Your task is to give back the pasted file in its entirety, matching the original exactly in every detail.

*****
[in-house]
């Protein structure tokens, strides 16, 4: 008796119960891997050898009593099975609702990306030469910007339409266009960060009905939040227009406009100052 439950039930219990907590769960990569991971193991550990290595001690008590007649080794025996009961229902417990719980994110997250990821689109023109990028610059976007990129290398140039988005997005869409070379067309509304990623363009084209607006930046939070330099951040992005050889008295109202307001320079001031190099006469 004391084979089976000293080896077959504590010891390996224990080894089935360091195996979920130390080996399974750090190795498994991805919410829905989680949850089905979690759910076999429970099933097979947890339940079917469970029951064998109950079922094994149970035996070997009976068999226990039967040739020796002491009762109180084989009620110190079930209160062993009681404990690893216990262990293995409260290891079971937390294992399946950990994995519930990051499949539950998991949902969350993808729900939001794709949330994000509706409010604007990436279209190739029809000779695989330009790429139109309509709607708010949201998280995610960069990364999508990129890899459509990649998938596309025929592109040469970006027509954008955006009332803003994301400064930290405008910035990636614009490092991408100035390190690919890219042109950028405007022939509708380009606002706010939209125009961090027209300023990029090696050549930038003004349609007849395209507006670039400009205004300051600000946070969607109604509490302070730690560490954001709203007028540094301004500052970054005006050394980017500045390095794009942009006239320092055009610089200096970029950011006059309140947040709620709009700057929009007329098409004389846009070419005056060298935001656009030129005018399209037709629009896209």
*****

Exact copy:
[in-house]
């Protein structure tokens, strides 16, 4: 008796119960891997050898009593099975609702990306030469910007339409266009960060009905939040227009406009100052 439950039930219990907590769960990569991971193991550990290595001690008590007649080794025996009961229902417990719980994110997250990821689109023109990028610059976007990129290398140039988005997005869409070379067309509304990623363009084209607006930046939070330099951040992005050889008295109202307001320079001031190099006469 004391084979089976000293080896077959504590010891390996224990080894089935360091195996979920130390080996399974750090190795498994991805919410829905989680949850089905979690759910076999429970099933097979947890339940079917469970029951064998109950079922094994149970035996070997009976068999226990039967040739020796002491009762109180084989009620110190079930209160062993009681404990690893216990262990293995409260290891079971937390294992399946950990994995519930990051499949539950998991949902969350993808729900939001794709949330994000509706409010604007990436279209190739029809000779695989330009790429139109309509709607708010949201998280995610960069990364999508990129890899459509990649998938596309025929592109040469970006027509954008955006009332803003994301400064930290405008910035990636614009490092991408100035390190690919890219042109950028405007022939509708380009606002706010939209125009961090027209300023990029090696050549930038003004349609007849395209507006670039400009205004300051600000946070969607109604509490302070730690560490954001709203007028540094301004500052970054005006050394980017500045390095794009942009006239320092055009610089200096970029950011006059309140947040709620709009700057929009007329098409004389846009070419005056060298935001656009030129005018399209037709629009896209």